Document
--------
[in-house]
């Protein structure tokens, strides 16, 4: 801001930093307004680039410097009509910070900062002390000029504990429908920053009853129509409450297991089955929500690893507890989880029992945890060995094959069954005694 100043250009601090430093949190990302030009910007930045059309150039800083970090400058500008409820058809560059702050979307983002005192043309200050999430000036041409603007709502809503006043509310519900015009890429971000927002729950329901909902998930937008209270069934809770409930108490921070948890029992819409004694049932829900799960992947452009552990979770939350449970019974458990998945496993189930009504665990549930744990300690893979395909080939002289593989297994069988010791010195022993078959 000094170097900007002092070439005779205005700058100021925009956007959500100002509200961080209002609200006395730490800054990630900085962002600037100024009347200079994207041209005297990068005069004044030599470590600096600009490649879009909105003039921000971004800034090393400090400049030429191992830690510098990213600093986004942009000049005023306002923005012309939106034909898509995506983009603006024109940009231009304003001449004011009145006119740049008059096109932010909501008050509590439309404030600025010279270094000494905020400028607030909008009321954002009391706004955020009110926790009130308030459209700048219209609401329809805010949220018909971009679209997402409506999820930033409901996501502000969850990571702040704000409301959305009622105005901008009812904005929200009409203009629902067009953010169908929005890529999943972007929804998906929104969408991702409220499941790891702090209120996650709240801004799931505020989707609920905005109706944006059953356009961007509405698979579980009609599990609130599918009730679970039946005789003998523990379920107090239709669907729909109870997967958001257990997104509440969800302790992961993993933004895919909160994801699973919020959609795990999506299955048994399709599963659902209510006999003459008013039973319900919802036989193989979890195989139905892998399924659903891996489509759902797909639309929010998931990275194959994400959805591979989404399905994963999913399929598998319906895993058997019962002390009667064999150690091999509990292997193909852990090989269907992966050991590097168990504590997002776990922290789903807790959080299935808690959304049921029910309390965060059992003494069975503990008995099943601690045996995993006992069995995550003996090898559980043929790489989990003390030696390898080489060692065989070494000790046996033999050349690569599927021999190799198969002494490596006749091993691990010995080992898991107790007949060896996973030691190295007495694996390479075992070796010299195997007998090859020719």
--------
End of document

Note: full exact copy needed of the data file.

[in-house]
């Protein structure tokens, strides 16, 4: 801001930093307004680039410097009509910070900062002390000029504990429908920053009853129509409450297991089955929500690893507890989880029992945890060995094959069954005694 100043250009601090430093949190990302030009910007930045059309150039800083970090400058500008409820058809560059702050979307983002005192043309200050999430000036041409603007709502809503006043509310519900015009890429971000927002729950329901909902998930937008209270069934809770409930108490921070948890029992819409004694049932829900799960992947452009552990979770939350449970019974458990998945496993189930009504665990549930744990300690893979395909080939002289593989297994069988010791010195022993078959 000094170097900007002092070439005779205005700058100021925009956007959500100002509200961080209002609200006395730490800054990630900085962002600037100024009347200079994207041209005297990068005069004044030599470590600096600009490649879009909105003039921000971004800034090393400090400049030429191992830690510098990213600093986004942009000049005023306002923005012309939106034909898509995506983009603006024109940009231009304003001449004011009145006119740049008059096109932010909501008050509590439309404030600025010279270094000494905020400028607030909008009321954002009391706004955020009110926790009130308030459209700048219209609401329809805010949220018909971009679209997402409506999820930033409901996501502000969850990571702040704000409301959305009622105005901008009812904005929200009409203009629902067009953010169908929005890529999943972007929804998906929104969408991702409220499941790891702090209120996650709240801004799931505020989707609920905005109706944006059953356009961007509405698979579980009609599990609130599918009730679970039946005789003998523990379920107090239709669907729909109870997967958001257990997104509440969800302790992961993993933004895919909160994801699973919020959609795990999506299955048994399709599963659902209510006999003459008013039973319900919802036989193989979890195989139905892998399924659903891996489509759902797909639309929010998931990275194959994400959805591979989404399905994963999913399929598998319906895993058997019962002390009667064999150690091999509990292997193909852990090989269907992966050991590097168990504590997002776990922290789903807790959080299935808690959304049921029910309390965060059992003494069975503990008995099943601690045996995993006992069995995550003996090898559980043929790489989990003390030696390898080489060692065989070494000790046996033999050349690569599927021999190799198969002494490596006749091993691990010995080992898991107790007949060896996973030691190295007495694996390479075992070796010299195997007998090859020719």